- If we think about how an object moves, there is one crucial prerequisite that accompanies the notions of mass, speed, and energy. Remember, objects can travel with or against gravity, which ultimately affects the amounts of potential energy.
- In the formula E=mc2, the c2 is something known as a constant. The speed of light’s exact value is 299,792,458 meters per second. If you square that number and multiply it with the mass of an object, you get energy. Simple!
- You must look at the Law of Conservation of Energy as something that works in predictable, or better to say, controlled environments. Energy itself can be dissipated and lost in non-experimental scenarios.
Physical changes, where the matter of the universe goes from one state to another, requires energy. If we inspect this problem more in-depth, we can maybe start examining change and energy as notions that are closer than you might think at first.
How Is Energy Conserved?
There are specific rules and laws about the energy that we will follow throughout this argument. One of them is a fundamental one, known as the Law of Conservation of Energy. The simplest explanation of this law says how energy remains as a constant when two objects are interacting with each other, changing the physical properties of each other. The conservation part of the law means that the energy that was there before the two objects interacted will be the same after the interaction (and reaction!) has been completed.
The other important distinction that will help us to explain the relationship between physical changes and energy is the way the transfer of energy happens between two objects. There are two different methods when it comes to this: exothermic and endothermic.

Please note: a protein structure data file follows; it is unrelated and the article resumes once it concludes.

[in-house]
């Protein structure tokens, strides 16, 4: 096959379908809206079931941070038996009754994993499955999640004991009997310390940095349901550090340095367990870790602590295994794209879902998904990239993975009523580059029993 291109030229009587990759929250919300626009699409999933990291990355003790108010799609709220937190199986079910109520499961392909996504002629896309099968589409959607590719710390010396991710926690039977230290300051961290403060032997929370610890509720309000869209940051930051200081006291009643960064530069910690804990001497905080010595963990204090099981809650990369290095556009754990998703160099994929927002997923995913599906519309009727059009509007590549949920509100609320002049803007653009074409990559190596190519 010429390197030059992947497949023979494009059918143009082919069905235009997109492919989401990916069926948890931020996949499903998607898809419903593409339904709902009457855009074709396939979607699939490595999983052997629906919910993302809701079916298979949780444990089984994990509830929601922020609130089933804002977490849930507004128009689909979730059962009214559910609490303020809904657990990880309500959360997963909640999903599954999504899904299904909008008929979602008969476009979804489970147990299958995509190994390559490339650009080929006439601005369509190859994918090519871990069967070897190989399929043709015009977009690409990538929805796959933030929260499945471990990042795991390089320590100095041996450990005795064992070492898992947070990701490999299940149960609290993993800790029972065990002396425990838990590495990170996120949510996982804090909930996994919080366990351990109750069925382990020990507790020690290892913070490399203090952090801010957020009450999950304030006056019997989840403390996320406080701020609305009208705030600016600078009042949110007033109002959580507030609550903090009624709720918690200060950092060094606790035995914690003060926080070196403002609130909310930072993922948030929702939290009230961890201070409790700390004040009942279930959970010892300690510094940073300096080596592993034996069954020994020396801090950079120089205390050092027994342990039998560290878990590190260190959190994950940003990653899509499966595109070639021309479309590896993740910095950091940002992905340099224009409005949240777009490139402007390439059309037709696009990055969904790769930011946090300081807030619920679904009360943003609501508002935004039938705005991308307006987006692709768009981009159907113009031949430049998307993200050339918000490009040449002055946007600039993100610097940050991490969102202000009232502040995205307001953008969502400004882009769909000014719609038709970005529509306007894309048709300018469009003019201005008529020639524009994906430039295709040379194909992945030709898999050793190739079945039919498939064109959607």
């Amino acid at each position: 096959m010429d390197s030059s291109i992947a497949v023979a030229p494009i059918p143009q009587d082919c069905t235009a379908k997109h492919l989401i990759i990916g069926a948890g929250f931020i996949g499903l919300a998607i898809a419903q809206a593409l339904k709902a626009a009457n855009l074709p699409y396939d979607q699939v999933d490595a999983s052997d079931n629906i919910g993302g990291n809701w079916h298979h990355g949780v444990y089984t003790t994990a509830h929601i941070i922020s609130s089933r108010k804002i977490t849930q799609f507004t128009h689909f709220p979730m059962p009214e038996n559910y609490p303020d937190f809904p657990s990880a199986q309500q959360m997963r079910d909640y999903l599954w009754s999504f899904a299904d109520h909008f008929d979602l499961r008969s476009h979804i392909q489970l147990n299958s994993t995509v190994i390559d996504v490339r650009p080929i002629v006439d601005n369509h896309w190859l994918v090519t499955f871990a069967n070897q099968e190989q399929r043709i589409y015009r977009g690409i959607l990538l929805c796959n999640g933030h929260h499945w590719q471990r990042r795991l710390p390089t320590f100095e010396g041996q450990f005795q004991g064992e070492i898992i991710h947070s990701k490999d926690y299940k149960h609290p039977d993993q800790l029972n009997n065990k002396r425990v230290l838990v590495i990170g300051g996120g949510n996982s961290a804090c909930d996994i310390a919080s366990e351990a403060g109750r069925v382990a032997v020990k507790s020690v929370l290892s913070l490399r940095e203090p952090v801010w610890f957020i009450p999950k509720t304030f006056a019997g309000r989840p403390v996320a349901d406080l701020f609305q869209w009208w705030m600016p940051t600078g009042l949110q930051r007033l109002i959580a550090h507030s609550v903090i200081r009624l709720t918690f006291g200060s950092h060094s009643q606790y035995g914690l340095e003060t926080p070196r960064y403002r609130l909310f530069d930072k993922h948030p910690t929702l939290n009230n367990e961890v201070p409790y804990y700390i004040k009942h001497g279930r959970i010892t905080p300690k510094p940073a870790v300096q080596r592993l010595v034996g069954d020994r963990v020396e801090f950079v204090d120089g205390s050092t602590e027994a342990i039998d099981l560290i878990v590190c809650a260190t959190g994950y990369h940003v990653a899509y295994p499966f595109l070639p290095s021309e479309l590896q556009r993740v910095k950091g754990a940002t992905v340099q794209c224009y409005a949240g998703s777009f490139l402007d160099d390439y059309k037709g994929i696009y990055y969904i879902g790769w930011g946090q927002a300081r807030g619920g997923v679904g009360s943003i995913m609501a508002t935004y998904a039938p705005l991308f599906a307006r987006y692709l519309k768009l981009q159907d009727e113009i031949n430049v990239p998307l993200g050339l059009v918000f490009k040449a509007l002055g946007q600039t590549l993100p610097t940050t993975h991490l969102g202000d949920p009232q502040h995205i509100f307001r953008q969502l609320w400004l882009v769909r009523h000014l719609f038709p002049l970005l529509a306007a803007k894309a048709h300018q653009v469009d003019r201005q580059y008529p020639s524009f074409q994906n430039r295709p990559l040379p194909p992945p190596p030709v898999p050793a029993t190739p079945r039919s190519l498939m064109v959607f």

Exothermic And Endothermic Processes
In exothermic processes (the process is the exchange of energy or the communication between objects), the heat is released out. For example, if you light a piece of paper on fire, you will feel and see the heat, and that energy is the heat released into your surroundings.
On the other side, an endothermic process happens when the heat gets absorbed from the outside into an object that is undergoing change. For example, for water to change its chemical state from liquid to gas, it needs to absorb the heat coming from some kind of source that has the potential to vaporize it.
To summarize, in any kind of physical or chemical change, the transfer of energy is always included. The more romantic way Law of Conservation of Energy can be put is that you can not destroy or create energy per se, you can only change its form.
All That Has Mass Needs Something To Help It Move
Now, you can imagine how deep into the (sub)atomic world can we go to explain where this conversion of energy happens. In essence, it is quite simple: changing a chemical state is a process that occurs when the links between molecules start to break apart. That movement is, to explain it quite literally, the manifestation of energy. That is why the concept of stored (or latent) energy exists - everything that reacts has a specific storage capacity, which is based on, to mention just one obvious thing, the mass of an object.
This brings us, as it somehow always does, to Albert Einstein and probably the most famous formula in the world. E=mc2. From there, you can see how the notions of mass and energy live on two different sides of the equation, and their relationship explains the question we have at hand.
If the amount of energy depends on the mass (and, in this case, the squared speed of light), then all objects that have mass, and we will twist the formula in our direction: need the energy to move. That movement can be quite literal, like traveling from place A to B, or ‘’just’’ changing the physical and chemical properties. So, change is movement, and all movement needs energy.